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San Francisco Voters Abolish Mandatory Staffing Levels for Police

Current law mandated that the city have at least 1,971 full-time police officers.

San Francisco Voters Abolish Mandatory Staffing Levels for Police

Current law mandated that the city have at least 1,971 full-time police officers.


San Francisco voters have approved Proposition E, a charter amendment overturning a law that says the city’s police department must employ a minimum of 1,971 full-time officers.

In 1994, in the midst of the so-called tough-on-crime era, San Francisco voters approved Proposition D, which requires that minimum level of staffing. That same year, California enacted its three strikes law, which mandated at least a 25 years to life sentence for a third felony conviction.

Proposition E abolishes the mandatory staffing levels. Instead, the police department will have to submit a report and recommendation on staffing every two years to the San Francisco Police Commission, whose members are appointed by the mayor and the Board of Supervisors. The commission sets police department policies and conducts disciplinary hearings; it will be required to consider the recommendations when approving the department’s proposed budget. Commissioners include, among others, a former federal prosecutor and former public defenders.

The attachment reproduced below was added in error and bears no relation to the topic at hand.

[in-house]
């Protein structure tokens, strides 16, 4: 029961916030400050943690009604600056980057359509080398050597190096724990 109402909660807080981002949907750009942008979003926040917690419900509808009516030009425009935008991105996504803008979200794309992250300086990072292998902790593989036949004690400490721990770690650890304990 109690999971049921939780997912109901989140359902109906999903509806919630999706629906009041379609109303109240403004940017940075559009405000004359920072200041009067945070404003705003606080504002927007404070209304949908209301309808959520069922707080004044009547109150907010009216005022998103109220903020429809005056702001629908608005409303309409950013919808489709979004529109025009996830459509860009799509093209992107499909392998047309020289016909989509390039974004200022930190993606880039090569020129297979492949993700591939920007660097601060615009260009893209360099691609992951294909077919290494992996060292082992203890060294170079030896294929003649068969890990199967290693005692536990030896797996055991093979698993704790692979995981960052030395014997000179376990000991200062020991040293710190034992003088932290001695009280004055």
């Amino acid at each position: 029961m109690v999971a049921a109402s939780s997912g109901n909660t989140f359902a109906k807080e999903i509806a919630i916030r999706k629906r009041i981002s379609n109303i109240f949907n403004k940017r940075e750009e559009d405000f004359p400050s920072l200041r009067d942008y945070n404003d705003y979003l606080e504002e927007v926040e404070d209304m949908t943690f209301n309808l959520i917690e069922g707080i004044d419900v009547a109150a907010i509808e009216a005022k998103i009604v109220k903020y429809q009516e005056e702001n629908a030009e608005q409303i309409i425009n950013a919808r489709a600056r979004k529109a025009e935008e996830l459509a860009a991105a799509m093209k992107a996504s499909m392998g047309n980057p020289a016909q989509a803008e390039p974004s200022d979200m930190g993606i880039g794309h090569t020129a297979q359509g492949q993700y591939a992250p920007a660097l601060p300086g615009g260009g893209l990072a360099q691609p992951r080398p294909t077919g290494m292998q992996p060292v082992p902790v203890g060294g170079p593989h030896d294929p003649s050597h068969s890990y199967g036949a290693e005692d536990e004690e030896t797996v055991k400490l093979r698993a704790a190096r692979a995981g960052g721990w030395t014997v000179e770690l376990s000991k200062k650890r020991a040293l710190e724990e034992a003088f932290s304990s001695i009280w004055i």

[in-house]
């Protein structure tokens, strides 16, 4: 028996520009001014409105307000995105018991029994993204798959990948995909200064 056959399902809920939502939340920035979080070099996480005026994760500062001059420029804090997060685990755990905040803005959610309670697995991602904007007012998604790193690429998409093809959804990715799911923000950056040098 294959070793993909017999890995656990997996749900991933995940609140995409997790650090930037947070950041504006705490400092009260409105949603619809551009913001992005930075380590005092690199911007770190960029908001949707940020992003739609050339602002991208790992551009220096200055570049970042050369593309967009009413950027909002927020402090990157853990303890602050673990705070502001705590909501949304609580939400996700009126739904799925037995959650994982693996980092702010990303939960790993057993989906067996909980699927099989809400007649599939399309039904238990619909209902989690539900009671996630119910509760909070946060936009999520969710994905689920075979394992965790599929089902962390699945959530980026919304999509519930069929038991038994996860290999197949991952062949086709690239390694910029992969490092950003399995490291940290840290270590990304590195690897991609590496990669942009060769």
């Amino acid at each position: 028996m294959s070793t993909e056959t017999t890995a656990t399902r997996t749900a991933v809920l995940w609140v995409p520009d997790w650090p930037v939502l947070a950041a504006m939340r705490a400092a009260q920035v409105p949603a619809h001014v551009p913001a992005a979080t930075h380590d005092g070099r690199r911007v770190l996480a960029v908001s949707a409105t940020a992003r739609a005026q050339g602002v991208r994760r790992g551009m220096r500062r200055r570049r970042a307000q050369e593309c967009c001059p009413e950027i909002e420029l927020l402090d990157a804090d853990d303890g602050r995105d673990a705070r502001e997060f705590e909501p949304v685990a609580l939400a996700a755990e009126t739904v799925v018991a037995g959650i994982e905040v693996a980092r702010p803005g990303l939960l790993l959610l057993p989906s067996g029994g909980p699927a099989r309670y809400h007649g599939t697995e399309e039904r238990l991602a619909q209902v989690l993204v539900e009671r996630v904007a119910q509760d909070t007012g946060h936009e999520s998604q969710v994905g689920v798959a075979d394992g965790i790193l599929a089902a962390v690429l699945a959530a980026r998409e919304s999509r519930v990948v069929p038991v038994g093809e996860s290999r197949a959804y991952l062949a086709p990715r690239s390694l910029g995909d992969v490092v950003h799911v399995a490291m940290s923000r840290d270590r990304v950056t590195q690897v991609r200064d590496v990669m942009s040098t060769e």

In July, the Board of Supervisors unanimously agreed to put the charter amendment on the November ballot.

“To create a thoughtful process for determining police staffing levels, we need to remove the handcuffs that this mandatory minimum staffing requirement has placed on San Franciscans — and on our budget — for years,” board president Norman Yee, a sponsor of the charter amendment, said in a statement last summer. “It is time for us to take a forward-looking approach to public safety that will truly protect public safety for everyone in San Francisco.” (The Justice Collaborative assisted Yee’s office with the charter amendment. The Appeal is an editorially independent project of The Justice Collaborative.)